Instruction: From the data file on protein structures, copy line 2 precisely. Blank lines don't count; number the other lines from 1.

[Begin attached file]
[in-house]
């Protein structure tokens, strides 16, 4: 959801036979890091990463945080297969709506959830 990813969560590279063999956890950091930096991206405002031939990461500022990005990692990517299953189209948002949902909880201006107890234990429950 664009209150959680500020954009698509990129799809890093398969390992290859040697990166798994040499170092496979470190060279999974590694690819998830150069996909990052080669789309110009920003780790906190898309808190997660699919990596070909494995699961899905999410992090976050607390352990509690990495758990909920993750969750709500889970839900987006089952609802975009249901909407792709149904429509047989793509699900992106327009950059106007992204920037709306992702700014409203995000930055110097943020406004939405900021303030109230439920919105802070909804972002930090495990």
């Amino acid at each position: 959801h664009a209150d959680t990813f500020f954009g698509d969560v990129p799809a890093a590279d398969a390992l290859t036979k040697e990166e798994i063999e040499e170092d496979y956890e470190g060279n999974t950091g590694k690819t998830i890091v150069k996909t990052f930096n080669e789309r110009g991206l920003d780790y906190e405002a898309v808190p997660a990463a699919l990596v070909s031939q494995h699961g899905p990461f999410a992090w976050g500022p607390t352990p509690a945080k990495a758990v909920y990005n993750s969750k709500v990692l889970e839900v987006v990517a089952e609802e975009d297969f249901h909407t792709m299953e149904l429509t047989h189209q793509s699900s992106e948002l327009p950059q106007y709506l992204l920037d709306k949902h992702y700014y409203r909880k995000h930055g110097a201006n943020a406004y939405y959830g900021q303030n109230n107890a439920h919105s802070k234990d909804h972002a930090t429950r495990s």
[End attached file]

């Protein structure tokens, strides 16, 4: 959801036979890091990463945080297969709506959830 990813969560590279063999956890950091930096991206405002031939990461500022990005990692990517299953189209948002949902909880201006107890234990429950 664009209150959680500020954009698509990129799809890093398969390992290859040697990166798994040499170092496979470190060279999974590694690819998830150069996909990052080669789309110009920003780790906190898309808190997660699919990596070909494995699961899905999410992090976050607390352990509690990495758990909920993750969750709500889970839900987006089952609802975009249901909407792709149904429509047989793509699900992106327009950059106007992204920037709306992702700014409203995000930055110097943020406004939405900021303030109230439920919105802070909804972002930090495990």